What good governance looks like

Several years ago, a wealth manager approached me with a problem. The family of one of her clients, a very successful public company CEO, was in disarray.  Challenges included spendthrift behavior, family members disrespecting staff of the single-family office, and adult children unsure about how to make their ways in the world.

I asked the wealth manager, “What is the family governance structure?”

She said, “He is the governance structure!”

Translation:  Her client had not established any actual family governance.

Although her client had instituted a single family office, he made decisions as dictator and usually on the fly.  Very little had been formally agreed-upon or put in writing and the family had little understanding of the role of wealth in their lives.

Lack of family governance, both in family businesses and family wealth enterprises, is as common as it is detrimental to long-term wealth.  This post provides background on good governance in general and useful ways to think about family governance at a foundational level.

Governance is good

Governance differs from government.  A government in the public sector should provide good governance, but too many national, state, and local governments fail to do so.

Also there are various forms of government and governance.  For example, corporate governance—by the board of directors, who oversee management of the organization for the shareholders—should aim to balance the needs of the enterprise’s stakeholders so they all benefit in sustainable ways.  Again, as with governments in the public sector, many boards fail to provide that kind of governance.

Not long ago, after I had been writing for a few years about corporate and family governance, I came across a list of characteristics of good governance in a United Nations committee document.[i]

These characteristics, which amount to guiding principles, are applicable to virtually any situation calling for good governance.  Of course it takes some work to translate these principles into action.

This post will help you to start making that translation.  It presents each characteristic of good governance, along with a brief explanation, then relates that characteristic to family business or family wealth governance.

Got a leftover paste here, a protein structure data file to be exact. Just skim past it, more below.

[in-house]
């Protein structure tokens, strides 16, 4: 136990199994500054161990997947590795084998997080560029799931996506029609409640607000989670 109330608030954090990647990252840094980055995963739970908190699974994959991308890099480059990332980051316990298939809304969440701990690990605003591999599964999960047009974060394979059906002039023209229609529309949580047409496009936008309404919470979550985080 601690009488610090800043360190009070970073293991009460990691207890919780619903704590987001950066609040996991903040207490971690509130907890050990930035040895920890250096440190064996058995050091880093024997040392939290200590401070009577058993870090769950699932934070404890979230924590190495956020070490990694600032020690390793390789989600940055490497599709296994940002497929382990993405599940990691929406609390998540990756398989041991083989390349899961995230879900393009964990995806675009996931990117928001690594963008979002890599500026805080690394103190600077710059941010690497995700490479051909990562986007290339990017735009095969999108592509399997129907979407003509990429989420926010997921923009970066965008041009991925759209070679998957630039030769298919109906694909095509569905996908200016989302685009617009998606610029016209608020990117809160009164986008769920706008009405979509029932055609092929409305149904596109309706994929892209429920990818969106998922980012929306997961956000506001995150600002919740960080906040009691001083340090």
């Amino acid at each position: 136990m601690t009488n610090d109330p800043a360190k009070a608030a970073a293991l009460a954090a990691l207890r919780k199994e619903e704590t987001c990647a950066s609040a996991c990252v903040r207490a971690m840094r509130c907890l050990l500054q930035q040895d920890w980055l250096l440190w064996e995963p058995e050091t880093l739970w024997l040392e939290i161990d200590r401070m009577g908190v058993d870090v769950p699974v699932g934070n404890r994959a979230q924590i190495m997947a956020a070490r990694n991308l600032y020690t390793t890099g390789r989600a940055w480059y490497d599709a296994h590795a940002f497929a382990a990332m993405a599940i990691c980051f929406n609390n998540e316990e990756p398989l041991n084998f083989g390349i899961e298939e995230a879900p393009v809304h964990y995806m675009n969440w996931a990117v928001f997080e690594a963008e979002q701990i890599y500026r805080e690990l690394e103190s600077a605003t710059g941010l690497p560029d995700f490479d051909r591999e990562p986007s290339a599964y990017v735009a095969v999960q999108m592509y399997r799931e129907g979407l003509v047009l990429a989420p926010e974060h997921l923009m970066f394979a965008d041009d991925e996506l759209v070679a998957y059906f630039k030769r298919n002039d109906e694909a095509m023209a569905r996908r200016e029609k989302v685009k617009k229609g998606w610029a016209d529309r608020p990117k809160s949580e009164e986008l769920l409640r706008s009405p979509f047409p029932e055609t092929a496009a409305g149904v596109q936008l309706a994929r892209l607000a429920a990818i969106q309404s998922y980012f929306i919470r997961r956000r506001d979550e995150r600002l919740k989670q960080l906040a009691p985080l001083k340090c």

What is governance?

In general, governance aims to define, channel, and balance the use of power.  Governance does this by developing and maintaining an agreed-upon group process for making decisions and getting things done.

The power that needs to be channeled might spring from financial, economic, political, legal, or physical sources, or some other source.  Regardless of the source of power, good governance ensures that “might makes right” is not the way things are run.

Most families have strong elements of dictatorship, which can be considered a form of governance but actually isn’t.  That’s because governance implies active participation on the part of the governed.  Also, dictatorships lack oversight, a key component of governance.

That brings up the notion of human frailty.  Many corporations have senior executives who would rather not be subject to checks and balances and not have to deal with the board in its oversight and advisory capacity.  By the same token, many boards are lax in their oversight of management.  A good number of them are “in management’s pocket” and simply rubber-stamp executive decisions.

That happens in other types of organizations as well, such as universities and other nonprofits.  But just because governance is not always properly practiced doesn’t mean it’s a bad idea.  It means we have to do a better job of it at every level, including in our families.

Notice too that it is called family governance.  That implies the family needs governance if they are to avoid running their business or assets into the ground.  That’s because the marketplace is the ultimate governance mechanism over a business or assets.  The record shows that families often either stumble or run wild without good governance.

So it’s called family governance for good reason.

9 Characteristics of good (family) governance

Here are the UN’s characteristics of good governance, along with my comments on how they apply to family governance: